Sunday, August 30, 2020

A History of British Baking: From Blood Bread to Bake-Off

A History of British Baking is a survey course of baking throughout British history - and how it shaped and defined the culture. Due out in late 2020 from Pen & Sword on their History imprint, it's 224 pages and will be available in hardcover format.

The author writes with an accessible and engaging style. The introduction covers the genesis of the book, defining the scope and relevance - what's "British", what's "baking"? How indepth (the author asked) should the technical/chemical/physical study of baking be? What was relevant? I found this introductory musing quite interesting as it gave a sort of insider look at the genesis and shaping of the entire book. (I always read introductions and forewords and often find them invaluable and relevant to the rest of the reading, certainly true in this case). 

I found the actual book a bit scattered occasionally. It was sometimes difficult to see the progression of thoughts as the author flitted from one subject to the next. There is an overarching chronological timeline from medieval baking, progressing through the Tudor & Stuart periods, to the Georgians, and on to the modern era however which gave some structure. 

There are some historically period recipes reproduced here for things varied (and delicious sounding along with some rather alarming ). The inclusion of period recipes for mooncakes, meat patties, roqaq (like matzoh) and more add some interest and will be fun to reproduce and try, but by far the emphasis is on the history behind the development and blending of the cultures which make up Britain.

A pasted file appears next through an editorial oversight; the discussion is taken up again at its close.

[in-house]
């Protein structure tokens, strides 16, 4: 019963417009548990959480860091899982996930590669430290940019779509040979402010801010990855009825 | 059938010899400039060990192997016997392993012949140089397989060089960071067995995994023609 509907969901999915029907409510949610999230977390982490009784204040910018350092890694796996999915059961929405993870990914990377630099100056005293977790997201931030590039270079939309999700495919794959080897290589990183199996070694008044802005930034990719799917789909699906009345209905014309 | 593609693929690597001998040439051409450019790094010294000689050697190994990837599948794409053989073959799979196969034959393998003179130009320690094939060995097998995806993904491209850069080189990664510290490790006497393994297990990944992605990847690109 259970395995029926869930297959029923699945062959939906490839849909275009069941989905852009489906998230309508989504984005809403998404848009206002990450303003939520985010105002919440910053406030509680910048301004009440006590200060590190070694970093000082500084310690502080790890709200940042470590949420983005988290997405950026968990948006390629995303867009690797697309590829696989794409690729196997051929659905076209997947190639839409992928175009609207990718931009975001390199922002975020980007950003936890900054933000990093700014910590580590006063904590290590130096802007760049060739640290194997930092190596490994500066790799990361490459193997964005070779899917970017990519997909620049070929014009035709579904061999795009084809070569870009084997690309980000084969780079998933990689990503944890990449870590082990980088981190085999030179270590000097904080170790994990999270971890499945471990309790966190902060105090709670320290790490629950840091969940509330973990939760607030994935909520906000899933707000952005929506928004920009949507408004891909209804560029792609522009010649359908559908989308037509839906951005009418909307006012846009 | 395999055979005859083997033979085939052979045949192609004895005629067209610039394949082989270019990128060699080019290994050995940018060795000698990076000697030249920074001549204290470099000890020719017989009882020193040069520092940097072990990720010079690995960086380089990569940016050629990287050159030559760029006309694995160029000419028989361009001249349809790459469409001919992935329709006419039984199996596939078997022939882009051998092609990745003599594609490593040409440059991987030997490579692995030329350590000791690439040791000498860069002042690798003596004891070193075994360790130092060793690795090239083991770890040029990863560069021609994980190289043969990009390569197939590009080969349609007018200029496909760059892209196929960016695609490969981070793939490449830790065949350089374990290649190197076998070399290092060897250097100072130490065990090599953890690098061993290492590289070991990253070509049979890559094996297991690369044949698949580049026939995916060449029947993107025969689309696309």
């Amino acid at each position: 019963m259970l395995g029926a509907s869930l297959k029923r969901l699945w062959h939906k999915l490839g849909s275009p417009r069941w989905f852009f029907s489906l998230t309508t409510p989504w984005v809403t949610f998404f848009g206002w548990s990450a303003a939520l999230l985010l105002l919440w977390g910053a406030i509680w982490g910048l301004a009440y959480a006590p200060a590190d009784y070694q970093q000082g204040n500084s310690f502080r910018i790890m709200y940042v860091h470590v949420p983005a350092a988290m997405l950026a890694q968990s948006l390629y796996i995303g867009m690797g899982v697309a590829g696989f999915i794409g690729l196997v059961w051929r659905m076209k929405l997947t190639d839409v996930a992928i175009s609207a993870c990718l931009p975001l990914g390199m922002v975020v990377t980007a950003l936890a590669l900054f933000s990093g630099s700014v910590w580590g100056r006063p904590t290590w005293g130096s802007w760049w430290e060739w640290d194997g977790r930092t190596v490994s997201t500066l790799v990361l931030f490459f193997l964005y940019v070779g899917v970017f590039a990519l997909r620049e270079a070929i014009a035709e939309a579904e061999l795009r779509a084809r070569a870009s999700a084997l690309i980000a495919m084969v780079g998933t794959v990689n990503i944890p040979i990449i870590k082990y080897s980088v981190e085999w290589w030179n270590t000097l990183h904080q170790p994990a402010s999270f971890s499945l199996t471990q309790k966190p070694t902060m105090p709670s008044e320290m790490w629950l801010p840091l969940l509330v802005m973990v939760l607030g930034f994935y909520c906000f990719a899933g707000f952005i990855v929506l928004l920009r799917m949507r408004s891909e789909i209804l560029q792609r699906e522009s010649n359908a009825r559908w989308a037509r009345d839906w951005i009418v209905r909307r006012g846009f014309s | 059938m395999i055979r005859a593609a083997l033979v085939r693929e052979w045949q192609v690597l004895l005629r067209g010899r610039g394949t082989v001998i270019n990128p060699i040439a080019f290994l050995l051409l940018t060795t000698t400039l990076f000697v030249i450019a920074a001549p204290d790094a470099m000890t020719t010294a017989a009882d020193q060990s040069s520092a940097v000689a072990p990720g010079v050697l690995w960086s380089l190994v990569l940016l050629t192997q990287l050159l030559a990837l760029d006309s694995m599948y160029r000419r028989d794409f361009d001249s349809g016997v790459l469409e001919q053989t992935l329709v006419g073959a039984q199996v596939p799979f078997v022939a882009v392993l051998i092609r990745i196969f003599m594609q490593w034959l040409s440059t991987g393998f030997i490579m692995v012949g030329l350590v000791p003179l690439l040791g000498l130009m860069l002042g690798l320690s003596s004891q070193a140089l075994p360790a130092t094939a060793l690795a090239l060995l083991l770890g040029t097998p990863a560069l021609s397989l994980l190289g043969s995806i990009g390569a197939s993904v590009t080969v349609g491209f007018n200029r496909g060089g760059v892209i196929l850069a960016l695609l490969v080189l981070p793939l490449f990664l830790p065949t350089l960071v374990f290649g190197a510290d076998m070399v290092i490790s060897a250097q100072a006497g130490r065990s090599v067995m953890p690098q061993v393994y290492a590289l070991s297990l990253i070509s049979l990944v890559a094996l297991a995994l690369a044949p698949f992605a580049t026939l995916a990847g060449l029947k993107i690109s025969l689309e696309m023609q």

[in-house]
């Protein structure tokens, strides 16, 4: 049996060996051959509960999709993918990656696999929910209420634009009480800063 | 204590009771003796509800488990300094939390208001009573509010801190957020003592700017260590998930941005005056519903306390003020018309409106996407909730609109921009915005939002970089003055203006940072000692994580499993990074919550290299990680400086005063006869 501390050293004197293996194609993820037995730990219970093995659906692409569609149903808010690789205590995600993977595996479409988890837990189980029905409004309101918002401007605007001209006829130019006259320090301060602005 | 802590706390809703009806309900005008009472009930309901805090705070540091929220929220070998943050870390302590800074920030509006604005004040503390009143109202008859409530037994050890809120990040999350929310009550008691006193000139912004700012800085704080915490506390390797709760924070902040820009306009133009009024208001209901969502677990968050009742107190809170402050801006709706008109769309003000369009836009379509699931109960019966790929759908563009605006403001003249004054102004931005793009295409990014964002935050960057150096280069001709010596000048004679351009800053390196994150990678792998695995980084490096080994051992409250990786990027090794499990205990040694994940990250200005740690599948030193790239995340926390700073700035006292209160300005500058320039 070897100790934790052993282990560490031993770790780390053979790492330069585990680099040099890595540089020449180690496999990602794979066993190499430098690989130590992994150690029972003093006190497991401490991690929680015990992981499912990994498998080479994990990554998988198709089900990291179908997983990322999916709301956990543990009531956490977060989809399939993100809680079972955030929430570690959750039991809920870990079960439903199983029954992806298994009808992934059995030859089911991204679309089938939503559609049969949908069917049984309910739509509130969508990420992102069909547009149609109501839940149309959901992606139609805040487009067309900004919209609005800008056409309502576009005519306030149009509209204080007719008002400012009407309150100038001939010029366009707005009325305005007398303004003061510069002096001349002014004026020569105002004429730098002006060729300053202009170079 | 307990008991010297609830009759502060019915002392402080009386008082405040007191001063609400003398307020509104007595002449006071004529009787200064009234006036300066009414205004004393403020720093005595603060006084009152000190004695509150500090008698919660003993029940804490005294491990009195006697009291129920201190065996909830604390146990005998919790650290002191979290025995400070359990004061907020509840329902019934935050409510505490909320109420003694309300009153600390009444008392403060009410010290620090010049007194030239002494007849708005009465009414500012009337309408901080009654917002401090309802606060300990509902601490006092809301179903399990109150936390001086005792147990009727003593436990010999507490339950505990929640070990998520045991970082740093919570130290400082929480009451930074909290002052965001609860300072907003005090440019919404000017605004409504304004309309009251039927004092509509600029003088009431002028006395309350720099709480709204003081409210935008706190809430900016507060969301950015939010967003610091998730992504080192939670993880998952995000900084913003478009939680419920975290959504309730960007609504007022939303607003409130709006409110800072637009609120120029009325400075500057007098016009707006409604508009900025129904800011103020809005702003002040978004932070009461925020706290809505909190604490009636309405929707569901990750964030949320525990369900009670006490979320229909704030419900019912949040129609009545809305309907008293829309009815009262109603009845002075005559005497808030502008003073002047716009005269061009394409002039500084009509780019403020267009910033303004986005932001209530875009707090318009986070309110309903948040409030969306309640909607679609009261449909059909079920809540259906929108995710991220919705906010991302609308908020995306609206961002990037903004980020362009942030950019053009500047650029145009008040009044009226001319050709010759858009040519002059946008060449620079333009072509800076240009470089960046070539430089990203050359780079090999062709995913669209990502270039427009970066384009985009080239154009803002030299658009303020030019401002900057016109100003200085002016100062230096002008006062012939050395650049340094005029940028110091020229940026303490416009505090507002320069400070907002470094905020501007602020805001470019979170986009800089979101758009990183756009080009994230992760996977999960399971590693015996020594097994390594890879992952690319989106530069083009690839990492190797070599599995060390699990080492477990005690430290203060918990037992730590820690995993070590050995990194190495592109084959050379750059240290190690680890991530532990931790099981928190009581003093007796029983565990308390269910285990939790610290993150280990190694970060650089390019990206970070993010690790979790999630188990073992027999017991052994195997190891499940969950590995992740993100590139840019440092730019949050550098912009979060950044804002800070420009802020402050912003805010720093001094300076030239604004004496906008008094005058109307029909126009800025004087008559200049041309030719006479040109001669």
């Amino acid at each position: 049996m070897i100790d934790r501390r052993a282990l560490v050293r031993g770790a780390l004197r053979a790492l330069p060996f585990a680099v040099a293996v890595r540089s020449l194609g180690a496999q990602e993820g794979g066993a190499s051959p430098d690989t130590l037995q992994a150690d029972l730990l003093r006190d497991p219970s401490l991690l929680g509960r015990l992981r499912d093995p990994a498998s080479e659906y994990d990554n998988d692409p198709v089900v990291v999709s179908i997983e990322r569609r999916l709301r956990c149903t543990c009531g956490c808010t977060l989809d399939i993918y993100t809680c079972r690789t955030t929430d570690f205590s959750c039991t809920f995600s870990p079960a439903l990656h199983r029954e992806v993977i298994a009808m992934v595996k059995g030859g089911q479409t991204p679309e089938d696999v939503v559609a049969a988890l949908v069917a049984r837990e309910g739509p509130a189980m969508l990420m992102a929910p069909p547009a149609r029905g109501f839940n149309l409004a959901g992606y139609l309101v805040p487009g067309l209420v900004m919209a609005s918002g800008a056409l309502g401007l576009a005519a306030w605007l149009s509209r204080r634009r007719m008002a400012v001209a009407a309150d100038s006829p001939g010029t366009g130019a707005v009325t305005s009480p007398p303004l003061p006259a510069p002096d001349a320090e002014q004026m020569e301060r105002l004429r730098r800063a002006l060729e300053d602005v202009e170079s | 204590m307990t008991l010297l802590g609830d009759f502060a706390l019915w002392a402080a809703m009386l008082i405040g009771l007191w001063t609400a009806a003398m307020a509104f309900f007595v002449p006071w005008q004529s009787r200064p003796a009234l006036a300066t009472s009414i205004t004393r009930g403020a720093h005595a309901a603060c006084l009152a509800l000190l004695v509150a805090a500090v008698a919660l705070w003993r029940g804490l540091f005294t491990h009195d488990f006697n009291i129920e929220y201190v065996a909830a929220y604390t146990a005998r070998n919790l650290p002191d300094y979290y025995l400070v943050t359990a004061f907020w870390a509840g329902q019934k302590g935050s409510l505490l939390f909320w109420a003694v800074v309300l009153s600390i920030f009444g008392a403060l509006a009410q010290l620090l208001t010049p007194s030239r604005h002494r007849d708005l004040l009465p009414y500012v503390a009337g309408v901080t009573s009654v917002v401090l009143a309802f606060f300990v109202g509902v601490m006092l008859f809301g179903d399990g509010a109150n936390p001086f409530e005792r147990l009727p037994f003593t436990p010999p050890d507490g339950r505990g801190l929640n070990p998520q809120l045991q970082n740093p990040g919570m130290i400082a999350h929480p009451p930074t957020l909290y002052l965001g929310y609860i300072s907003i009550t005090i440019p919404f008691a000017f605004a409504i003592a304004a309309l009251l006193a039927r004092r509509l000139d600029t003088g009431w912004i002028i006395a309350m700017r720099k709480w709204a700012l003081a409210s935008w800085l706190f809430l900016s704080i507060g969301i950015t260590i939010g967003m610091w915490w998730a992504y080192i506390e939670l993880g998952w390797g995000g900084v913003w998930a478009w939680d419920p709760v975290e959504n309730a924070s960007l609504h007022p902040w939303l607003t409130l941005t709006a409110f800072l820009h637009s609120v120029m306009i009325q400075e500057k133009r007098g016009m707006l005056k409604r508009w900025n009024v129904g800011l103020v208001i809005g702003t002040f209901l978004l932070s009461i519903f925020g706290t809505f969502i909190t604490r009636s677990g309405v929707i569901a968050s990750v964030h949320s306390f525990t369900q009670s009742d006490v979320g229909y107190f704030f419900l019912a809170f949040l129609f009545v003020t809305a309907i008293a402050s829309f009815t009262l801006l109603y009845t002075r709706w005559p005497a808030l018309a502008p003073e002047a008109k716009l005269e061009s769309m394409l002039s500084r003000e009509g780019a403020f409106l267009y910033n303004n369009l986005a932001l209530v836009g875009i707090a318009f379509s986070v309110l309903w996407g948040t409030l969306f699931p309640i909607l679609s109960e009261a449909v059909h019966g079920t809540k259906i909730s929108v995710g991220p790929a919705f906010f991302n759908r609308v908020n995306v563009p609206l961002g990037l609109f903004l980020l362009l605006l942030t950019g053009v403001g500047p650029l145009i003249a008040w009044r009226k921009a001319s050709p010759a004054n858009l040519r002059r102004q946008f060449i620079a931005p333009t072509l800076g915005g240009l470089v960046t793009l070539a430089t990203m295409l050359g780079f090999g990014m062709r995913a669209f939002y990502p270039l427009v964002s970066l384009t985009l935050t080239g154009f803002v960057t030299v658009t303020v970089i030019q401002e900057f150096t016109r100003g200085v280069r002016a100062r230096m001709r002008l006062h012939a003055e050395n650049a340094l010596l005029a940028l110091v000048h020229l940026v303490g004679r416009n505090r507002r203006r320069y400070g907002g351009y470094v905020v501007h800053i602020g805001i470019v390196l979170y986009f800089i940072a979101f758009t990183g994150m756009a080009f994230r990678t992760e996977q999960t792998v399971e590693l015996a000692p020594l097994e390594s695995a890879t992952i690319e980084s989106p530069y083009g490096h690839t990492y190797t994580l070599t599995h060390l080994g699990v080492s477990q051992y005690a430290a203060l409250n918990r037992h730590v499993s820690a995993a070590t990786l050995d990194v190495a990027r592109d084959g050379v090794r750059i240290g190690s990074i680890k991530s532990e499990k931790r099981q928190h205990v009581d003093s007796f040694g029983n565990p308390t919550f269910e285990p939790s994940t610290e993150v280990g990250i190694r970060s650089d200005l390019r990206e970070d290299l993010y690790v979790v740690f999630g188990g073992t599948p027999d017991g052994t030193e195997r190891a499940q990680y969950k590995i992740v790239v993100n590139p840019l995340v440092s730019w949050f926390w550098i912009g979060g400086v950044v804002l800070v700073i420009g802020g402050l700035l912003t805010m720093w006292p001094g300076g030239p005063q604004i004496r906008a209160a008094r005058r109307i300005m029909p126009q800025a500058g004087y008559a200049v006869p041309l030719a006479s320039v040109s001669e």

The book is meticulously annotated throughout. The author has cited both period and modern scholarly research to support the narrative. There are numerous chapter notes, and an index. The chapter notes alone will keep keen readers going for ages.

The author has a casual academic style of writing; accessible and careful, with proper annotation, but not overly convoluted or impenetrably difficult to read. She manages to convey a wealth of information without being pedantic or preachy. I really enjoyed reading this historical catalogue of how closely food is intertwined with place, with social development and expansion, and with the people who live/d in Britain.

This would be a great choice for libraries, local historians, food historians, period reproduction cooks, Bed & Breakfast/hospitality, or for fans of British cuisine.

Five stars. It's abundantly clear that the author has poured prodigious effort and careful academic research into this tome. I can't imagine there's much left unanswered about Britain's culinary traditions. I felt very much enlightened after reading it, anyhow.

Disclosure: I received an ARC at no cost from the author/publisher for review purposes.

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